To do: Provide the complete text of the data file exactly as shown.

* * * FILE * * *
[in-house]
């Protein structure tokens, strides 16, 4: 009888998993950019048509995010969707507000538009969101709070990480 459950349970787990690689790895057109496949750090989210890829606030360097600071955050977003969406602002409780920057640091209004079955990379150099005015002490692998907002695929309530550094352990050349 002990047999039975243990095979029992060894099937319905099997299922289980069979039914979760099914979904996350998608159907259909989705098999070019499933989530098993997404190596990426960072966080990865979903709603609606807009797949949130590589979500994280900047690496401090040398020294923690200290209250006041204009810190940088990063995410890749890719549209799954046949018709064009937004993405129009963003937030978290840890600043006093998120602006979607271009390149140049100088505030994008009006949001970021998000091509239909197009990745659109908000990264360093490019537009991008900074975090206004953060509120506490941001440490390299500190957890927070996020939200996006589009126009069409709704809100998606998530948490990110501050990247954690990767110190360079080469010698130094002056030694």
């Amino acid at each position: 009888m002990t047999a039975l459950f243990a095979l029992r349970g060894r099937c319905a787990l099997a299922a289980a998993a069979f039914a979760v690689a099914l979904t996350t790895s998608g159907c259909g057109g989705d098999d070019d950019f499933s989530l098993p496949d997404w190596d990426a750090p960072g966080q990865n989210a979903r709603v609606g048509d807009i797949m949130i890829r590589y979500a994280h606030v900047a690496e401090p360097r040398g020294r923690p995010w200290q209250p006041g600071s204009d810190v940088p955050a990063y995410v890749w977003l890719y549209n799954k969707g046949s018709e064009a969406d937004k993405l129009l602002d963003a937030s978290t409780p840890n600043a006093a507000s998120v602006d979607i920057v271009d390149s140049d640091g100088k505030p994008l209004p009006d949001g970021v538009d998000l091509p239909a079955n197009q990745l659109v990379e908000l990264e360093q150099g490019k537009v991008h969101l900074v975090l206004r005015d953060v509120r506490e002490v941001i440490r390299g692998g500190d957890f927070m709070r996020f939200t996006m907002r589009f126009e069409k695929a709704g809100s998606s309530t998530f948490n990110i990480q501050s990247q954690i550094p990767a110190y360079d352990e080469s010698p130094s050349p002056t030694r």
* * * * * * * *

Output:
[in-house]
């Protein structure tokens, strides 16, 4: 009888998993950019048509995010969707507000538009969101709070990480 459950349970787990690689790895057109496949750090989210890829606030360097600071955050977003969406602002409780920057640091209004079955990379150099005015002490692998907002695929309530550094352990050349 002990047999039975243990095979029992060894099937319905099997299922289980069979039914979760099914979904996350998608159907259909989705098999070019499933989530098993997404190596990426960072966080990865979903709603609606807009797949949130590589979500994280900047690496401090040398020294923690200290209250006041204009810190940088990063995410890749890719549209799954046949018709064009937004993405129009963003937030978290840890600043006093998120602006979607271009390149140049100088505030994008009006949001970021998000091509239909197009990745659109908000990264360093490019537009991008900074975090206004953060509120506490941001440490390299500190957890927070996020939200996006589009126009069409709704809100998606998530948490990110501050990247954690990767110190360079080469010698130094002056030694």
């Amino acid at each position: 009888m002990t047999a039975l459950f243990a095979l029992r349970g060894r099937c319905a787990l099997a299922a289980a998993a069979f039914a979760v690689a099914l979904t996350t790895s998608g159907c259909g057109g989705d098999d070019d950019f499933s989530l098993p496949d997404w190596d990426a750090p960072g966080q990865n989210a979903r709603v609606g048509d807009i797949m949130i890829r590589y979500a994280h606030v900047a690496e401090p360097r040398g020294r923690p995010w200290q209250p006041g600071s204009d810190v940088p955050a990063y995410v890749w977003l890719y549209n799954k969707g046949s018709e064009a969406d937004k993405l129009l602002d963003a937030s978290t409780p840890n600043a006093a507000s998120v602006d979607i920057v271009d390149s140049d640091g100088k505030p994008l209004p009006d949001g970021v538009d998000l091509p239909a079955n197009q990745l659109v990379e908000l990264e360093q150099g490019k537009v991008h969101l900074v975090l206004r005015d953060v509120r506490e002490v941001i440490r390299g692998g500190d957890f927070m709070r996020f939200t996006m907002r589009f126009e069409k695929a709704g809100s998606s309530t998530f948490n990110i990480q501050s990247q954690i550094p990767a110190y360079d352990e080469s010698p130094s050349p002056t030694r």